The widespread problems relating to compliance with the Holidays Act 2003 have recently hit the headlines again.
Media reports this week have stated that the Ministry of Business Innovation and Employment (MBIE) has worked with 156 employers between July 2012 and September 2017 on Holidays Act compliance issues. Of concern is that all of these employers were non-compliant with the Holidays Act in some way. As a result of these reviews, it is reported that employers have already paid out $4.8 million in underpayments to around 15,000 employees between July 2012 and September 2017.
Non-compliance with the Holidays Act 2003 is an area that Bell Gully regularly advises on, including providing tailored advice about: how the Holidays Act applies to a particular employer, conducting third party audits, and rectifying areas of non-compliance. Bell Gully also frequently assists employers with responding to MBIE investigations.
The Labour Inspectorate of MBIE frequently undertakes random audits of employers' Holidays Act compliance. Labour inspectors can also investigate an employer upon receiving a complaint about non-compliance. These can come from both current and former employees.
An employer must comply with the requests of a Labour Inspector and assist in their investigation. The audit usually involves the Labour Inspector auditing the holiday pay records relating to employees chosen at random.
Bell Gully regularly engages with the Labour Inspector on an employer's behalf.
If the Labour Inspector determines that there has been non-compliance, an employer can negotiate an enforceable undertaking with MBIE to remedy the non-compliance, and take certain remedial actions, to avoid a prosecution by the Labour Inspector. An enforceable undertaking is a binding agreement, which a Labour Inspector has discretion to accept. Please see our article for more information about enforceable undertakings.
In our experience, many employers are being proactive and reviewing their Holidays Act compliance without waiting to be approached by MBIE. The advantage of doing this is that an employer has more ability to control the actions following any non-compliance that is discovered, and MBIE looks more favourably on employers who are acting responsibly and being cooperative. The employer can also remedy non-compliance in their preferred way (as there can be a number of ways to achieve compliance with the Act).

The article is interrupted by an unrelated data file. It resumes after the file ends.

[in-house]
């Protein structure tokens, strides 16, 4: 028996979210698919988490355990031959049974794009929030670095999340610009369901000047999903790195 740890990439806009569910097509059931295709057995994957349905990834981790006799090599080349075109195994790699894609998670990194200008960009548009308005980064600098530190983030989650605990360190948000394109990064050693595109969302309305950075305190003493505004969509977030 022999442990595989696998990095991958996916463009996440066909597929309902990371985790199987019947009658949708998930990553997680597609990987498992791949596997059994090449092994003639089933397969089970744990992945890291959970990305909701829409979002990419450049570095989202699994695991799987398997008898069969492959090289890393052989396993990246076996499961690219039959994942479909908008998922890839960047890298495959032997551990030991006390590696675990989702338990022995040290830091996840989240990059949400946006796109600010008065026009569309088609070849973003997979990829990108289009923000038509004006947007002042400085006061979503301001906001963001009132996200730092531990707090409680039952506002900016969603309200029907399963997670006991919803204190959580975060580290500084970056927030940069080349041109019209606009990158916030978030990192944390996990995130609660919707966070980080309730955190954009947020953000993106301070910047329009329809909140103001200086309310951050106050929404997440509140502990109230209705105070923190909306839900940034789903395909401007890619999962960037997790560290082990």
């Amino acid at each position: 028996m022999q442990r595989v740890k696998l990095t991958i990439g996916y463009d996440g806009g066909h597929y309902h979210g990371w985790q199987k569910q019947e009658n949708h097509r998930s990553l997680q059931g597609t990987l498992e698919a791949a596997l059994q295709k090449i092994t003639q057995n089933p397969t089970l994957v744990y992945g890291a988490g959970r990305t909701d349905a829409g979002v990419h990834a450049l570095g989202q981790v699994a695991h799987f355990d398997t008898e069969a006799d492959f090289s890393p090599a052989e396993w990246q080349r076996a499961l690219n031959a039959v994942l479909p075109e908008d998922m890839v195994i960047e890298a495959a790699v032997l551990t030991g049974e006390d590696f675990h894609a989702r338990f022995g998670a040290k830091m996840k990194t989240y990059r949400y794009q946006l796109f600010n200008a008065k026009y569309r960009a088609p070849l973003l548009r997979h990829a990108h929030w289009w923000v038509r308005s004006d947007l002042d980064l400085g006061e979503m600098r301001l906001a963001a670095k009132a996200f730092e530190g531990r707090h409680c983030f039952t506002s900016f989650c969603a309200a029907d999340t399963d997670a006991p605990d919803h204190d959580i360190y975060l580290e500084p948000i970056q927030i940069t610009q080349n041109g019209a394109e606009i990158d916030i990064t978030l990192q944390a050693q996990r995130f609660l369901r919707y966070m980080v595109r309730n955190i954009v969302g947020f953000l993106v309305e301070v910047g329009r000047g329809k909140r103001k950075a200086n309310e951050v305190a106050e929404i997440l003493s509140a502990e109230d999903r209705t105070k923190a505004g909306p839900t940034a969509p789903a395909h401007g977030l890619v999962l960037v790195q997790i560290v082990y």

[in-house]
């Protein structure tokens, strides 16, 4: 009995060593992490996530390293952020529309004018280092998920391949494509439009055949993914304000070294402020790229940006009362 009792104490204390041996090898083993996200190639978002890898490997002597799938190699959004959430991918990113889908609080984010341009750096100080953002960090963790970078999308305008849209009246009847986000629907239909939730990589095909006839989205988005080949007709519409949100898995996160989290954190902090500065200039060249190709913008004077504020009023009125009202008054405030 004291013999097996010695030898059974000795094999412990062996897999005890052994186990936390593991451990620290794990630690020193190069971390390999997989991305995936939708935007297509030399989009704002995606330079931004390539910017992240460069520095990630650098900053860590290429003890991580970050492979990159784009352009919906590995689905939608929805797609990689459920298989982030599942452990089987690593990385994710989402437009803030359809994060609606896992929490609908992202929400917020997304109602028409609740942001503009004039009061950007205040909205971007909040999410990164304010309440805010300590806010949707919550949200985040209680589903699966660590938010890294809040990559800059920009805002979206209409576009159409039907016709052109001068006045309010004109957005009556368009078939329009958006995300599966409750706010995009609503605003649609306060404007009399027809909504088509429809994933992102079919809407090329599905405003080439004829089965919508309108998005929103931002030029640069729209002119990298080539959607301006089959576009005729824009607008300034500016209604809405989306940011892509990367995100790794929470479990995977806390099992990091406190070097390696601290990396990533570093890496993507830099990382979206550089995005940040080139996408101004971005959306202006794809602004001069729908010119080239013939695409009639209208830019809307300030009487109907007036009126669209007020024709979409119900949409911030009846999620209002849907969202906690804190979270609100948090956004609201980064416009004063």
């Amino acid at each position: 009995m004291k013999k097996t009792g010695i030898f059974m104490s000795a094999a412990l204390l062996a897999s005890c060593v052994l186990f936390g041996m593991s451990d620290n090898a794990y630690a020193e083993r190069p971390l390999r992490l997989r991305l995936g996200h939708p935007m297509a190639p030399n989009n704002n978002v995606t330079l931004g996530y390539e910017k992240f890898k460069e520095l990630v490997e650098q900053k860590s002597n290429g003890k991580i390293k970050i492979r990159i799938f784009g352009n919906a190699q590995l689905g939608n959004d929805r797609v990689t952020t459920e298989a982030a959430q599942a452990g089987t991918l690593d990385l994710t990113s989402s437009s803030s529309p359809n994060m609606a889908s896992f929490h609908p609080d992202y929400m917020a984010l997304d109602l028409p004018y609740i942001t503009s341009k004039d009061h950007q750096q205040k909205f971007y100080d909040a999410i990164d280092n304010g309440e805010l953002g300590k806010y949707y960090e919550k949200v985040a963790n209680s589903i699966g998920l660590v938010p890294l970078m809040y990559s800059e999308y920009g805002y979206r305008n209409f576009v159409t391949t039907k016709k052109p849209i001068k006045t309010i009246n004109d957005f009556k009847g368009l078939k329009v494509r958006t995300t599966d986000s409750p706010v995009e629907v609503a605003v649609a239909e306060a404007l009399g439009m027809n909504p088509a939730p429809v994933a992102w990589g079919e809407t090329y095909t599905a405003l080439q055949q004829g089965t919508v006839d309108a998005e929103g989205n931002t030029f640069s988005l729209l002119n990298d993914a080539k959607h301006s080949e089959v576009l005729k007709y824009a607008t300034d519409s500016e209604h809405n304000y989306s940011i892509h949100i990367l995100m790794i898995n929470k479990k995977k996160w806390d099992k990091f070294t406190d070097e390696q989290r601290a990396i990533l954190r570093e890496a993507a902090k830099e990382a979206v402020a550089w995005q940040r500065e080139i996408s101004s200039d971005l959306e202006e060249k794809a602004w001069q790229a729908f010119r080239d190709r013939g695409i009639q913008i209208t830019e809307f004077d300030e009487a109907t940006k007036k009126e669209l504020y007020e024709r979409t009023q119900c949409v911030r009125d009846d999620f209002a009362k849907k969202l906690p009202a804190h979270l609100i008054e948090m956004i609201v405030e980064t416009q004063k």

While non-compliance is extremely common due to the technicalities of the Holidays Act, those who are most at risk are businesses that have employees with fluctuating hours, or who receive additional payments on top of normal wages, such as commission payments.
It is likely that the number of businesses who will be audited by the Labour Inspectorate will increase, as the Labour Government has previously committed to increasing the size of the Labour Inspectorate and as the size of the problem becomes better understood.
Bell Gully has considerable expertise in advising on Holiday Act compliance and working with employers to address non-compliance, including negotiating enforceable undertakings with the Labour Inspectorate.
If you or your business has any questions regarding any of the issues raised in our article, please contact one of our team or your usual Bell Gully adviser.
This publication is necessarily brief and general in nature. You should seek professional advice before taking any action in relation to the matters dealt with in this publication.